Texas, searched for a provider willing to vaccinate the girl. Desperate, 
Ms. Farris took her daughter to a public health clinic and lied, saying 
she had no insurance. She found Dr. Irvin to immunize her son only this 
year.
The value of that “school mandate” is also apparent in the pricing. When 
Singapore’s national vaccine advisory group evaluated Prevnar 7 for 
mandated use, its price was about $80, said Karen Tyo, a researcher from 
Brandeis University, who was advising the government. After the government 
included it in the required national schedule, “the price jumped 
immediately” to about $120, she said. “Nothing had changed,” she noted. 
“It didn’t make any sense.”

To evaluate new vaccines for inclusion on mandated lists, national vaccine 
panels assess a vaccine’s cost benefit ratio. (F.D.A. approval requires 
that companies show vaccines are “safe and effective.” Cost is not 
considered.) Will the cost of buying and administering the vaccine result 
in a substantial payback for patients and society at large? That is a 
complicated, often nebulous, calculation.

Even before the advent of Prevnar, children under 5 rarely died of 
pneumococcal illness — about 200 in the United States annually, according 
to the C.D.C. So, in urging countries to adopt Prevnar 13, Pfizer produced 
extensive studies emphasizing the vaccine’s broad indirect benefits, such 
as reductions in a parent’s lost work time as well as the fact that the 
grandparent of an immunized baby is less likely to contract the disease.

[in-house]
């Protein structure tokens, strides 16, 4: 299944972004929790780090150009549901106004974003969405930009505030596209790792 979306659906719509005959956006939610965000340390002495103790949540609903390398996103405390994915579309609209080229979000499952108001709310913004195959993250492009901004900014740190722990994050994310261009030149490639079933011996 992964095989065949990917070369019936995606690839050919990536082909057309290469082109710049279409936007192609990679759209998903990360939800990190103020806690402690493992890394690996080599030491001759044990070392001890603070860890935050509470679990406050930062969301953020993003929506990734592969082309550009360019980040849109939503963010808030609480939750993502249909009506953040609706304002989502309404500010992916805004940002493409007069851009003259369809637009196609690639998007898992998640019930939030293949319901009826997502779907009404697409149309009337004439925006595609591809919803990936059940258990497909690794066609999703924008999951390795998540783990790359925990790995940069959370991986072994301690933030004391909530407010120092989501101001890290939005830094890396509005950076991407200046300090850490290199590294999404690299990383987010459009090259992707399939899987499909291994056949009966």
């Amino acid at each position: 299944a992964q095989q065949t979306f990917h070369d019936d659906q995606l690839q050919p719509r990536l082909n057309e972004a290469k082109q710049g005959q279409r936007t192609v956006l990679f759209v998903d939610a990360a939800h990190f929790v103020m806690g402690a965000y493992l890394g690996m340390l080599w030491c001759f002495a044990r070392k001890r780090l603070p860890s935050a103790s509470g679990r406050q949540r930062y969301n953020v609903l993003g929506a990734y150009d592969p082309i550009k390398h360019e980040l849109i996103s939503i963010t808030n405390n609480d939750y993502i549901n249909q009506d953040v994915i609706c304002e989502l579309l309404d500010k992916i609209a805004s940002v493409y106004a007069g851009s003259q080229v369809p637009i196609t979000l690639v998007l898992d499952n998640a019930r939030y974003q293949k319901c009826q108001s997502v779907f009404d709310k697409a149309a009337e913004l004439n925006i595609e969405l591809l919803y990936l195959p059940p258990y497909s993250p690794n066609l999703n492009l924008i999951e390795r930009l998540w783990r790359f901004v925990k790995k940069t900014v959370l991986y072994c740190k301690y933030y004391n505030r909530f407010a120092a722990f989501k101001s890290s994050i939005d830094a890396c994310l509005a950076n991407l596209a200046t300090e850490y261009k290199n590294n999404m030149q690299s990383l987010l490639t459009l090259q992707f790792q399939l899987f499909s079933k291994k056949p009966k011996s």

The company also factored in the ear infections Prevnar might prevent in 
children, even though most of those could be treated with antibiotics.

For example, one Pfizer study concluded that in the United States in 2009, 
Prevnar prevented 2.3 million cases of pneumococcal disease, 5,056 deaths 
of all ages and saved $965 million in direct costs and $2.7 billion in 
societal costs.

But when Prevnar 7 was first evaluated in 2000 for universal vaccination 
of children in the United States, the vaccine advisory committee concluded 
it was not likely to be cost effective, said Dr. Black, who was on the 
panel. In a study around that time, Dr. Black and colleagues concluded 
that the vaccine would result in cost saving for society only if each dose 
was priced at $46. It entered the market, though, at $58 a shot.
The committee decided to approve it anyway because it would save a few 
families from the tragedy of an infant’s death; the vaccine later proved 
more effective than the study had anticipated.

Most other developed countries demand better cost-effectiveness numbers 
before approval and can use that to negotiate for discounts, said Anthony 
Newall, a health economist at the University of New South Wales in 
Australia.

The Swiss Agency for Therapeutic Products pays $101, a price that has not 
changed over time. In Britain, the small private health care market sells 
prefilled syringes of Prevnar 13 for an average of $82 at pharmacies; the 
National Health Service pays even less, experts say. Prefilled syringes 
cost an average of $136 in the United States, and even the C.D.C. — which 
buys vaccines for the Medicaid program at a discount — pays $112.84.

Other countries have also diverged from the United States in how they 
deploy Prevnar 13, generally giving only three shots instead of four.